Adventure Nomad

Adventure Nomad

Sunday, November 8, 2009

The 50mm Conundrum

There are currently 3 different versions of Nikon 50mm lenses that you can buy new: The 50mm f/1.8D, 50mm f/1.4D and 50mm f/1.4G. In addition to these lenses, there are third party lenses, like Sigma’s very capable 50mm 1.4 HSM, and some older Nikon lenses still in circulation.

Shallow depth of field. Nikon D300, 50mm f/1.4D at f/1.4, 1/160, ISO 200.

If you are using a Nikon DX or 1.5 crop body, like my Nikon D300, the 50mm lens acts like a 75mm: in other words, a short telephoto. I bought mine specifically for shots where I need extremely shallow depth of field, and so I intend to use it wide-open or close to it. I can also use it for low light shots, although the short telephoto focal length will make it a bit cumbersome to work with for general low-light shooting.

A low light example: Releasing a lantern during Loy Krathong at Krabi, Thailand. Nikon D300, 50mm f/1.4G at f/1.4, 1/200, ISO3200.

Which one did I get? I bought all three, tested them, and ended up keeping the new 50mm f/1.4G.

My main problems with the older ‘screw-drive’ versions, the 50 f/1.8D and 50 f/1.4D, was that they had a higher tendency to misfocus on my D300, and focusing accuracy is critical when shooting with shallow depth of field. The new 50 f/1.4G, despite being equipped with a supposedly faster AF-S focusing system, actually focuses slower on my D300, but is much more accurate.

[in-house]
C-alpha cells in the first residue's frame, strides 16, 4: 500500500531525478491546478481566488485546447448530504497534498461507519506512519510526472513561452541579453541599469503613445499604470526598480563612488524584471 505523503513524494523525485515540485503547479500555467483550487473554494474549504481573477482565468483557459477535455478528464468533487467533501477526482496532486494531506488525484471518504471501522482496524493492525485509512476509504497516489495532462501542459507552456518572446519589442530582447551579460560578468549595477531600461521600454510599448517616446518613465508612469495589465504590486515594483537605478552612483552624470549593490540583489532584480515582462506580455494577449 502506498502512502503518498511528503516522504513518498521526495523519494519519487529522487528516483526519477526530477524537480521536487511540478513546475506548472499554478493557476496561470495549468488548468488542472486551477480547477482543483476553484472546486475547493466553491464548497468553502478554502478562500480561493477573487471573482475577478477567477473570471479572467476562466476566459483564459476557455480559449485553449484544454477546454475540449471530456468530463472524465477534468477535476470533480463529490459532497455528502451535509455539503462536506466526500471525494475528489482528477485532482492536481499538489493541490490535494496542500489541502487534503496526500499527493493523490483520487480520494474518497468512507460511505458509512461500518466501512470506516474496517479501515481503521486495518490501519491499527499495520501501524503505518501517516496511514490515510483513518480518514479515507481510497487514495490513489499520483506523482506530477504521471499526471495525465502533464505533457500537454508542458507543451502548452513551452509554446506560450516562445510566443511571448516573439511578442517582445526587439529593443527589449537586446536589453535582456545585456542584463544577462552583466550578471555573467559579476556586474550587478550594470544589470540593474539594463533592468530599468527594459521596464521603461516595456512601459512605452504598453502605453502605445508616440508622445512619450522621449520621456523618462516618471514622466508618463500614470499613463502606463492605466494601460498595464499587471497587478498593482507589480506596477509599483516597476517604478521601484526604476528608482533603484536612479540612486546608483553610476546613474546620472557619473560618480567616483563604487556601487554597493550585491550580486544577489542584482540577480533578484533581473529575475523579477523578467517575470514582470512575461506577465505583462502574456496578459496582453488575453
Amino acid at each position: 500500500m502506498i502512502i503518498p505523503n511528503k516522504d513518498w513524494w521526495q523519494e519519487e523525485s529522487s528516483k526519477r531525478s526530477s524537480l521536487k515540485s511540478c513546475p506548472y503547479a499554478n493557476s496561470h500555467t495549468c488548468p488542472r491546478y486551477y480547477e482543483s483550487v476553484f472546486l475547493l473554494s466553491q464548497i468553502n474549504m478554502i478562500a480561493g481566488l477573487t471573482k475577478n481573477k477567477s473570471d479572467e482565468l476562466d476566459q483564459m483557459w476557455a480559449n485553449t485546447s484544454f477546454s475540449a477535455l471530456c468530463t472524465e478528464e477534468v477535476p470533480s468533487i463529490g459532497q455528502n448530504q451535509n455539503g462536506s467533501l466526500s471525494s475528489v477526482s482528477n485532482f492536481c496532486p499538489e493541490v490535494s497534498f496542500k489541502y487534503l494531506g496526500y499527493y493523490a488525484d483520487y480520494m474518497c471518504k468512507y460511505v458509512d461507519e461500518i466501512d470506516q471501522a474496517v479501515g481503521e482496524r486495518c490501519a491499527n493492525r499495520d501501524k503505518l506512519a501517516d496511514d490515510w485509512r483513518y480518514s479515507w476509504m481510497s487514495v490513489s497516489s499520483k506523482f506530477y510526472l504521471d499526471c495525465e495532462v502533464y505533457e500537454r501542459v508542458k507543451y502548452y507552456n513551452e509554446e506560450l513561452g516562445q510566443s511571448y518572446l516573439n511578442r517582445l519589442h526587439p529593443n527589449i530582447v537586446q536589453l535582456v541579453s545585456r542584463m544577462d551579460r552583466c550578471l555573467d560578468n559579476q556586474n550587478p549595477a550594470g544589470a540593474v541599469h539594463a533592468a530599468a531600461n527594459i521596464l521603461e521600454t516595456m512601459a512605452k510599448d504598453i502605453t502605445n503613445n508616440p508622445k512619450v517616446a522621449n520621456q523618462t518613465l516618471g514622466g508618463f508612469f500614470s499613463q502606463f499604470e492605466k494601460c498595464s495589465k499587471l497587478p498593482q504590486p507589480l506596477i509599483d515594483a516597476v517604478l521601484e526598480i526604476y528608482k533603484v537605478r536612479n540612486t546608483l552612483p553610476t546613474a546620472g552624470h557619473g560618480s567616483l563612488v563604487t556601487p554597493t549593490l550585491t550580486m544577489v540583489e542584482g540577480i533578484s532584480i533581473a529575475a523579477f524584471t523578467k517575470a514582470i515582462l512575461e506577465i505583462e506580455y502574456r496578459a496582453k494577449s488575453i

Who likes a big wet kiss on the face? Nikon D300, 50mm f/1.8D at f/1.8, 1/2000, ISO 200.

I really wanted to like the cheap and light 50 f/1.8D, but I had some bad front focusing issues with it, and the lens tended to be quite soft wide open closer to the edges.

I’m hesitant to recommend the 50mm f/1.4G outright. Not only is it the heaviest, it is also the most expensive. In fact, for a 50mm prime lens, it is absurdly expensive. Quality control also isn’t that great. All three ‘Made In China’ samples I looked at had dust inside the lens, which means it happened during manufacturing in the factory.

If you can afford to stop the lens down a little, say to f/2 or smaller aperture, and you’re happy with the focusing accuracy, I’d say take a closer look at the older 50’s. If you must have the best, the new Nikon 50mm f/1.4G is the best in terms of overall performance, but you’ll pay through the nose for that performance ;o)